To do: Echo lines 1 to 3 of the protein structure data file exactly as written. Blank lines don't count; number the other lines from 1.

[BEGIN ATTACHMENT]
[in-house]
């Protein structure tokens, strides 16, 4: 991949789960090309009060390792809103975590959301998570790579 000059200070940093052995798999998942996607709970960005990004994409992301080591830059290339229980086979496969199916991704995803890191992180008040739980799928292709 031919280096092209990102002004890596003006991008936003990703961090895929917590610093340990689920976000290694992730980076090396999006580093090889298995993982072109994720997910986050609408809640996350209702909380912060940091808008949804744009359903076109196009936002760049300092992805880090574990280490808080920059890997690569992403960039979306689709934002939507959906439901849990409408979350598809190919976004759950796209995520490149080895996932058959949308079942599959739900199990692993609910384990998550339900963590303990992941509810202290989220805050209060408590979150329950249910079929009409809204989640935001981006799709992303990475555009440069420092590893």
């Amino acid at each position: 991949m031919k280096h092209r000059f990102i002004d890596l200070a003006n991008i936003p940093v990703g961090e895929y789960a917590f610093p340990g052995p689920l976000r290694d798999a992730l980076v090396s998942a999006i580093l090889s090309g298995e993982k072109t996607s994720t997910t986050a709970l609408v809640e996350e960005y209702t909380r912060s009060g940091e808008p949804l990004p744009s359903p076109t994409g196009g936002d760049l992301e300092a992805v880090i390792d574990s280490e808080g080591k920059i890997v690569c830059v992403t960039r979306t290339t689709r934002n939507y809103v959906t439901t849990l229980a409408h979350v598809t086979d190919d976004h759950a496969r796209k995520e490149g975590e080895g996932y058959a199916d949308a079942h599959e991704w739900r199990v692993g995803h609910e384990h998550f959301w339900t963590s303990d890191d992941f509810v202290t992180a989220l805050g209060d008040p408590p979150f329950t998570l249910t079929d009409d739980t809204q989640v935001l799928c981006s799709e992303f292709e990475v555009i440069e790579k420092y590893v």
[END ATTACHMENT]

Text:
[in-house]
């Protein structure tokens, strides 16, 4: 991949789960090309009060390792809103975590959301998570790579 000059200070940093052995798999998942996607709970960005990004994409992301080591830059290339229980086979496969199916991704995803890191992180008040739980799928292709 031919280096092209990102002004890596003006991008936003990703961090895929917590610093340990689920976000290694992730980076090396999006580093090889298995993982072109994720997910986050609408809640996350209702909380912060940091808008949804744009359903076109196009936002760049300092992805880090574990280490808080920059890997690569992403960039979306689709934002939507959906439901849990409408979350598809190919976004759950796209995520490149080895996932058959949308079942599959739900199990692993609910384990998550339900963590303990992941509810202290989220805050209060408590979150329950249910079929009409809204989640935001981006799709992303990475555009440069420092590893």
């Amino acid at each position: 991949m031919k280096h092209r000059f990102i002004d890596l200070a003006n991008i936003p940093v990703g961090e895929y789960a917590f610093p340990g052995p689920l976000r290694d798999a992730l980076v090396s998942a999006i580093l090889s090309g298995e993982k072109t996607s994720t997910t986050a709970l609408v809640e996350e960005y209702t909380r912060s009060g940091e808008p949804l990004p744009s359903p076109t994409g196009g936002d760049l992301e300092a992805v880090i390792d574990s280490e808080g080591k920059i890997v690569c830059v992403t960039r979306t290339t689709r934002n939507y809103v959906t439901t849990l229980a409408h979350v598809t086979d190919d976004h759950a496969r796209k995520e490149g975590e080895g996932y058959a199916d949308a079942h599959e991704w739900r199990v692993g995803h609910e384990h998550f959301w339900t963590s303990d890191d992941f509810v202290t992180a989220l805050g209060d008040p408590p979150f329950t998570l249910t079929d009409d739980t809204q989640v935001l799928c981006s799709e992303f292709e990475v555009i440069e790579k420092y590893v």